During the Angelus Pope Francis mentioned World Mission Day, entrusting “the mission of the Church in the world" to Saint John Paul II. A Letter by the pontiff about the centennial of Benedict XV's ‘Maximum Illud’ is released. "Contrasting God to Caesar would be fundamentalism." More than a hundred Claretians are canonised, martyrs of the Spanish Civil War, "to support Christians who event nowadays are subjected to discrimination and persecution in different parts of the world." The pope calls for prayers for peace in the world and Kenya.
Vatican City (AsiaNews) – Pope Francis wants to promote an Extraordinary Missionary Month in October 2019 "in order to nourish the ardour of the evangelising activity of the Church ad gentes," said the pontiff himself today after the Angelus prayer, noting that today, the penultimate Sunday of the month, World Mission Day is celebrated.
Francis had talked about the idea of a Extraordinary Missionary Month devoted to evangelisation ad gentes a few months ago, during an audience with members of the Congregation for the Evangelisation of Peoples and the Pontifical Missionary Works. October 2019 was chosen because it is the centennial of the promulgation of Maximum Illud, the Apostolic Letter by Benedict XV that deals precisely with the activity of missionaries in the world.
At the same time, the Vatican Press Office made public a letter by Pope Francis addressed to Card Fernando Filoni, Prefect of Propaganda fide, "on the occasion of the Centenary of the Promulgation of the Apostolic Letter Maximum illud on the activity carried out by missionaries in the world," which we analyse in another article.
The pontiff noted the theme of 91st Mission Day, "The Mission at the Heart of the Church," which he commented in a Message released months ago. "I urge everyone to experience the joy of the mission by bearing witness to the Gospel in the environments in which each one lives and works. At the same time, we are called upon to support with affection, concrete help and prayers the missionaries who have gone out to proclaim Christ to those who do not yet know him. . . On the day of the liturgical memory of Saint John Paul II, the missionary pope, we entrust the mission of the Church in the world to his intercession."
Earlier, the pope had commented the Gospel in today's Mass (Liturgical Year A, 29th Sunday in Ordinary Time, Matthew 22:15-21), which includes the famous question ‘Is it lawful to pay the census tax to Caesar or not?’, 17). As we know, Jesus answered: ‘Then repay to Caesar what belongs to Caesar and to God what belongs to God’ (cf. 19-21).
"On the one hand," said Francis, "by ordering the return to the emperor of what belongs to him, Jesus says that paying the tax is not an act of idolatry, but an act due to earthly authority; on the other, and it is here that Jesus is inspired, by noting God's primacy, he calls on people to give Him what is owed to Him as Lord of mankind’s life and history.”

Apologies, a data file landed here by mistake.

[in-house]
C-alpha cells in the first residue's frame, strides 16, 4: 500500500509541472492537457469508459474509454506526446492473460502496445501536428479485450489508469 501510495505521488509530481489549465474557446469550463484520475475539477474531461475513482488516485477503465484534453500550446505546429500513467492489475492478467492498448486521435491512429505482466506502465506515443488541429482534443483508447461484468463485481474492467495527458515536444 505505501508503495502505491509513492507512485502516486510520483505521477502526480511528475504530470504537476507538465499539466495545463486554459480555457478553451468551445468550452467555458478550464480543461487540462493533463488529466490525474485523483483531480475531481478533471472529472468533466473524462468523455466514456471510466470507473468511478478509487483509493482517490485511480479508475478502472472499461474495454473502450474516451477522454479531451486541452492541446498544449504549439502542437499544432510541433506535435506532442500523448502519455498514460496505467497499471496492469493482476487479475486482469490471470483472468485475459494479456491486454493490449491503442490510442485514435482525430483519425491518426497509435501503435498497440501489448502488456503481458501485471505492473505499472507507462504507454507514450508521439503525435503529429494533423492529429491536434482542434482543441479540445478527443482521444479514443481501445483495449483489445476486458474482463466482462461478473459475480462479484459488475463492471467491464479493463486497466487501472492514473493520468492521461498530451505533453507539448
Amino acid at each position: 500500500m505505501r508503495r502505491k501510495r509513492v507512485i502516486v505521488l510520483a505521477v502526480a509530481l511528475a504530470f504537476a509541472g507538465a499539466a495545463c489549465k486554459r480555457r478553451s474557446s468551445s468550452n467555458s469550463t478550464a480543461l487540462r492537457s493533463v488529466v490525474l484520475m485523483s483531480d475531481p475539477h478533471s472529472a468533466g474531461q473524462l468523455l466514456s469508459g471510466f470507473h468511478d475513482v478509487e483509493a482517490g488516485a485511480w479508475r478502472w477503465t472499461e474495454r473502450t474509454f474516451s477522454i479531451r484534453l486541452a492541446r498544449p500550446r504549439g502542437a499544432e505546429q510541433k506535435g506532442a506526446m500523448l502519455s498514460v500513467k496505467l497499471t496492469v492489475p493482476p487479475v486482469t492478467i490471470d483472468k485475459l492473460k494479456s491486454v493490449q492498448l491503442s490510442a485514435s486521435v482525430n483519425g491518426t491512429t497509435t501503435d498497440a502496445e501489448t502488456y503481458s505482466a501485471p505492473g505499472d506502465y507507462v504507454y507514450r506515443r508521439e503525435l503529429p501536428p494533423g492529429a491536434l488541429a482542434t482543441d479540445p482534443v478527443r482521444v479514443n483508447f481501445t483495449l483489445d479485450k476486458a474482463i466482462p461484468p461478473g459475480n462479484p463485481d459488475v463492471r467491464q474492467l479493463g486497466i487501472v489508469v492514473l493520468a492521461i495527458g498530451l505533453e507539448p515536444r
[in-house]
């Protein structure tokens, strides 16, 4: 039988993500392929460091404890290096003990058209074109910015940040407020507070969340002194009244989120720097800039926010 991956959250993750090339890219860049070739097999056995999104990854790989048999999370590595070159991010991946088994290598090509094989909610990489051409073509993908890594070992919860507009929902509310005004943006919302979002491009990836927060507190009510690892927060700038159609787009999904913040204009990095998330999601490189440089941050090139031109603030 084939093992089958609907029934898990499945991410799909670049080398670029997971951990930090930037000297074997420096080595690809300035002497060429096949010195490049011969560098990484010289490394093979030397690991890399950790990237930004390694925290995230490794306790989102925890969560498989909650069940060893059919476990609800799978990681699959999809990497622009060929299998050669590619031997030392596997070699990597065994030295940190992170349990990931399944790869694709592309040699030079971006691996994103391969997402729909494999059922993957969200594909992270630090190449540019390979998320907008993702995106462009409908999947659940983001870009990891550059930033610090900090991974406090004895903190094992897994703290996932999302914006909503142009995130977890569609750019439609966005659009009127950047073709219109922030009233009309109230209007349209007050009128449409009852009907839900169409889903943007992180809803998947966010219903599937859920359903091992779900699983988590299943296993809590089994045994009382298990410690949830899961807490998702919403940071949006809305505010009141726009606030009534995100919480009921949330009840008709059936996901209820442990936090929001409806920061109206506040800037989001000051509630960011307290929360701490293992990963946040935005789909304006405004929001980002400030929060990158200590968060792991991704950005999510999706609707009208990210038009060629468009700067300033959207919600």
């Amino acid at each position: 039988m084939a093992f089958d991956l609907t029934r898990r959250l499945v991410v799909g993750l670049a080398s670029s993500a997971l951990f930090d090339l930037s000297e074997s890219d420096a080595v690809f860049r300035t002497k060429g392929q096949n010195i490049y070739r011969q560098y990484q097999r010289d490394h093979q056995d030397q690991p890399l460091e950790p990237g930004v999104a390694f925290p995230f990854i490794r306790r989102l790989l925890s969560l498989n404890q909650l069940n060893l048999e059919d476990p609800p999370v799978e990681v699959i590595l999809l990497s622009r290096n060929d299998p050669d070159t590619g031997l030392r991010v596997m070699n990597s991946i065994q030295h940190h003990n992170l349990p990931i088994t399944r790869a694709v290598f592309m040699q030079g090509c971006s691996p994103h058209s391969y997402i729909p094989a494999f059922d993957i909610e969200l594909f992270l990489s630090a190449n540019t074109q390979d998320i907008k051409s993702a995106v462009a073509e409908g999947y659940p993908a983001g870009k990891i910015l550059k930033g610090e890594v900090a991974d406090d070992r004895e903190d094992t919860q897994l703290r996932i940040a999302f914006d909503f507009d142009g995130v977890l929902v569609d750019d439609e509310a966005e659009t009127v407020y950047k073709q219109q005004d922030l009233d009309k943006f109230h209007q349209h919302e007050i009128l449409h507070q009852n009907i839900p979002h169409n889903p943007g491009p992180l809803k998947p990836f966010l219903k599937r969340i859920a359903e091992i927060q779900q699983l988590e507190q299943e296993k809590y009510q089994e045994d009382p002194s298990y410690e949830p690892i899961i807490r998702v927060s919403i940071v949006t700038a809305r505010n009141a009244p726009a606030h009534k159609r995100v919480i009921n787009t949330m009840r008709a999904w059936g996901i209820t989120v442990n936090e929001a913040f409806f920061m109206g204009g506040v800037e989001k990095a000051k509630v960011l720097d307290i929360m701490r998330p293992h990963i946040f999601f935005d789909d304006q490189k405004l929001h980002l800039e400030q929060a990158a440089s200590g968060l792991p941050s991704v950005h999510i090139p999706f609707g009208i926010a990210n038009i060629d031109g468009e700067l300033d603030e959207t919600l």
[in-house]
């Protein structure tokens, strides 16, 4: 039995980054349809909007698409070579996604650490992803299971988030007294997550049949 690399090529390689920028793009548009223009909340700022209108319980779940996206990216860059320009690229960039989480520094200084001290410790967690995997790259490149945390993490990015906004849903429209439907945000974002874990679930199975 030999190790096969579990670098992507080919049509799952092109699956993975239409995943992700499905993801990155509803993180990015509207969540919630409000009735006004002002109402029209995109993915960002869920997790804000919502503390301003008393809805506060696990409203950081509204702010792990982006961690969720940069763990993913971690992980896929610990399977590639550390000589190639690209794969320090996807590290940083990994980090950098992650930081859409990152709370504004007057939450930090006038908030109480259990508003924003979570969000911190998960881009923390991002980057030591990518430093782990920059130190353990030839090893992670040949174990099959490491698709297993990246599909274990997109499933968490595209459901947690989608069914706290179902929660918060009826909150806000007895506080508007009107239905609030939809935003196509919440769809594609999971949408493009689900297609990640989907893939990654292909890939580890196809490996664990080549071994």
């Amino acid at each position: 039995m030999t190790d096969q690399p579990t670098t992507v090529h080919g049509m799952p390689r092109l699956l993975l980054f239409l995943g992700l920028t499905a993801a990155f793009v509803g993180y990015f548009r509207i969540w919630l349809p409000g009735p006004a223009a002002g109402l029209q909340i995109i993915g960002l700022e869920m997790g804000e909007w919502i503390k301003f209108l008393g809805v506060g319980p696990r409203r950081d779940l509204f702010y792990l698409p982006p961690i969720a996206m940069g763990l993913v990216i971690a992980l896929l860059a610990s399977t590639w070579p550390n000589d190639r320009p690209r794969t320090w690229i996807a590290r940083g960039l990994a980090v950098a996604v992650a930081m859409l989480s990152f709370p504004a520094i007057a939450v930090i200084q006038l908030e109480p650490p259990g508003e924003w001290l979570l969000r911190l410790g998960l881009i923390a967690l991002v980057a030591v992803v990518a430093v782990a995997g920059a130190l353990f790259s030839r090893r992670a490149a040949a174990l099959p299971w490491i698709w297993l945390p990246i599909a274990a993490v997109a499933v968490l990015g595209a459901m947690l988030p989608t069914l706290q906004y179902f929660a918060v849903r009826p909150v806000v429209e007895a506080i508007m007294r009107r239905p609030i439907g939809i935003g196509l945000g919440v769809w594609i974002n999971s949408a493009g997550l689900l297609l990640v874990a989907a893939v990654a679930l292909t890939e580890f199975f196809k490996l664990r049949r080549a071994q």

"The reference to Caesar's image, engraved in coins, suggests that it is right to feel entitled – with rights and duties – as citizens of the state; but symbolically it makes us think about the other image that is imprinted in every man: the image of God. He is the Lord of all, and we who have been created "in his image" belong first and foremost to Him. Responding to the question raised by the Pharisees, Jesus draws a more radical and vital question for each of us: to whom do I belong? To my family, city, friends, school, work, politics, the state? Yes, of course. But first of all, Jesus reminds us, we belong to God. He is the one who gave us everything we are and what we have. "
"Christians are called to become engaged concretely in human and social realities without contrasting 'God' to 'Caesar'. Instead, they must put the light on earthly realities with the light that comes from God. Contrasting God to Caesar would be fundamentalism. Entrusting ourselves to God as a priority and hope in him do not entail a flight from reality, but they rather actively give back to God what belongs to Him. For this reason, believers look at the future reality, that of God, in order to live the earthly life in full, and meet with courage its challenges."
After the Marian prayer, Francis mentioned the beatification yesterday in Barcelona of "Mateo Casals, Teofilo Casajús, Fernando Saperas and 106 other martyrs from the Claretian order who were killed in hatred of the faith during the Spanish Civil War. [. . .] May their heroic example,” he added, “and their intercession support Christians who event nowadays are subjected to discrimination and persecution in different parts of the world."
Before greeting those present, at least 20,000 people, the Holy Father called for a joint prayer "for peace in the world", especially Kenya, where a presidential election will be held on 26 October, after the previous poll was cancelled on 8 August by the Supreme Court. On the eve of the election there are many acts of violence, apparently by the opposition, led by Raila Odinga, who has even pulled out of the race.